Snapshot of the Foreclosure Crisis

15 Fast Facts (December 2009)

The magnitude of foreclosures and associated costs are daunting; the numbers tell the story.




Number of foreclosures initiated since 2007

Nearly 6 million


Projected foreclosures on all types of loans
during the next 5 years

13 million


Portion of all homeowners late on their mortgage

1 in 7


Portion of homes where owners owe
more than property value

Nearly 1 in 4


Drop in residential lending from 2008 compared to 2007

Over a trillion


Between 2006 and 2008, % decline in existing home sales



Between 2006 and 2008, % decline  in new home sales



Between 2006 and 2008, % decline in new construction



In 2009, number of neighboring homes that will lose property
value because of nearby foreclosures  

69+ million


Average price decline per home (2009)



Total property value lost because
of nearby foreclosures (2009)

$502 billion


Percentage of 2006 subprime loans that went to people
who could have qualified for prime loans with better terms



Typical rate difference between a 30-year,
fixed mortgage and the initial rate of
aggressively marketed ARM loans

Half to 8/10%


Cumulative default rate for recent subprime borrowers with
a similar risk profile to borrowers with lower-rate loans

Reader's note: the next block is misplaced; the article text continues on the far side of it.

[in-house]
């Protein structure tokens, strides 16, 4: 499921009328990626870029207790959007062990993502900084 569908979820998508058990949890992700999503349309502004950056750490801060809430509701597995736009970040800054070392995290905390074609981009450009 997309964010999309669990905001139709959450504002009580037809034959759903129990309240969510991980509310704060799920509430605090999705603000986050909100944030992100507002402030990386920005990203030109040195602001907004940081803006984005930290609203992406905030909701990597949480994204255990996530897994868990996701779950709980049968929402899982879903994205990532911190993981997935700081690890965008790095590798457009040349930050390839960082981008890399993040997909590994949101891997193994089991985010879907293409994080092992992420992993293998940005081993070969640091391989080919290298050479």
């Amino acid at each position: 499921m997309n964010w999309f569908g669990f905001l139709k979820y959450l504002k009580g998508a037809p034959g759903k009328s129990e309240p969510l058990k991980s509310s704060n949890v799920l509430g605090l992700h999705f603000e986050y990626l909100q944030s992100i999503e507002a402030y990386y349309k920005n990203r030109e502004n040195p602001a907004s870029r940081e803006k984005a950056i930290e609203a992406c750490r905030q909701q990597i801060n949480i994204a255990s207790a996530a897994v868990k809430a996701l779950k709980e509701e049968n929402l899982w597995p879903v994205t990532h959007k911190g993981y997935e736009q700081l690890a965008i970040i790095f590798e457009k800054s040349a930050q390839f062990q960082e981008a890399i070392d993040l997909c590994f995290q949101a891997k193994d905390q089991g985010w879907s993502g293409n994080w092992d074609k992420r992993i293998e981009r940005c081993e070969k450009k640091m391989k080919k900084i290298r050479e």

More than
3x higher


During first four years of a loan, the typical extra cost paid by
subprime borrowers who get a loan from a mortgage broker,
compared to other borrowers with similar characteristics



  1. Center for Responsible Lending, Continued Decay and Shaky Repairs: The State of Subprime Loans Today, p. 2,
  2. From 4th quarter 2008 to 2014.  Goldman Sachs Global ECS Research, Home Prices and Credit Losses: Projections and Policy Options (Jan. 13, 2009), p. 16; see also Credit Suisse Fixed Income Research, Foreclosure Update: Over 8 Million Foreclosures Expected, p.1 (Dec. 4, 2008).
  3. Mortgage Bankers Association National Delinquency Study (November 19, 2009).
  4. Ruth Simon and James R. Hagerty, “One in Four Borrowers is Under Water,” Wall Street Journal (November 14, 2009).
  5. National Mortgage News (March 9, 2009).
  6. US Census Bureau, and
  7. US Census Bureau, note 6.
  8. US Census Bureau, note 6.
  9. CRL research combined with data from Credit Suisse, Moody's, and the Mortgage Bankers Association.
  10. CRL, Credit Suisse, Moody's, MBA; note 9.
  11. CRL, Credit Suisse, Moody's, MBA; note 9.
  12. Rick Brooks and Ruth Simon, Subprime Debacle Traps Even Very Credit-Worthy As Housing Boomed, Industry Pushed Loans To a Broader Market, Wall Street Journal at A1 (Dec. 3, 2007).
  13. Letter from Coalition for Fair & Affordable Lending to Ben S. Bernanke, Sheila C. Bair, John C. Dugan, John M. Reich, JoAnn Johnson, and Neil Milner (Jan. 25, 2007) at 3.
  14. Lei Ding, Roberto G. Quercia, Janneke Ratcliff, and Wei Li, "Risky Borrowers or Risky Mortgages: Disaggregating Effects Using Propensity Score Models" Center for Community Capital, UNC at Chapel Hill (September 13, 2008).
  15. Center for Responsible Lending, Steered Wrong: Brokers, Borrowers and Subprime Loans (April 8, 2008).